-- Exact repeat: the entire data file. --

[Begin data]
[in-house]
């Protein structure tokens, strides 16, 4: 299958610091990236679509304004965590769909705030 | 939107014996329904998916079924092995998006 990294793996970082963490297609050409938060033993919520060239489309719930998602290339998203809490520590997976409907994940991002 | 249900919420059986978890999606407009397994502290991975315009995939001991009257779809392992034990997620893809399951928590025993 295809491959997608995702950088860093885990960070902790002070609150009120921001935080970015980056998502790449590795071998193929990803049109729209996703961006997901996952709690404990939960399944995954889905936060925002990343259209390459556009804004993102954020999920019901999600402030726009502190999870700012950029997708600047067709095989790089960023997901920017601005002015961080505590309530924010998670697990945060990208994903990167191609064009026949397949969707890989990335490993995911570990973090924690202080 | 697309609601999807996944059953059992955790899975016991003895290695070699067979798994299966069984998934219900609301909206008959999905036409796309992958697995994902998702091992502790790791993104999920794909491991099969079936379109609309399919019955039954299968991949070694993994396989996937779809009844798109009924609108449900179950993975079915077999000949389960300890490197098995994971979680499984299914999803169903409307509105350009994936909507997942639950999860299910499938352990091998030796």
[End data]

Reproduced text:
[in-house]
């Protein structure tokens, strides 16, 4: 299958610091990236679509304004965590769909705030 | 939107014996329904998916079924092995998006 990294793996970082963490297609050409938060033993919520060239489309719930998602290339998203809490520590997976409907994940991002 | 249900919420059986978890999606407009397994502290991975315009995939001991009257779809392992034990997620893809399951928590025993 295809491959997608995702950088860093885990960070902790002070609150009120921001935080970015980056998502790449590795071998193929990803049109729209996703961006997901996952709690404990939960399944995954889905936060925002990343259209390459556009804004993102954020999920019901999600402030726009502190999870700012950029997708600047067709095989790089960023997901920017601005002015961080505590309530924010998670697990945060990208994903990167191609064009026949397949969707890989990335490993995911570990973090924690202080 | 697309609601999807996944059953059992955790899975016991003895290695070699067979798994299966069984998934219900609301909206008959999905036409796309992958697995994902998702091992502790790791993104999920794909491991099969079936379109609309399919019955039954299968991949070694993994396989996937779809009844798109009924609108449900179950993975079915077999000949389960300890490197098995994971979680499984299914999803169903409307509105350009994936909507997942639950999860299910499938352990091998030796």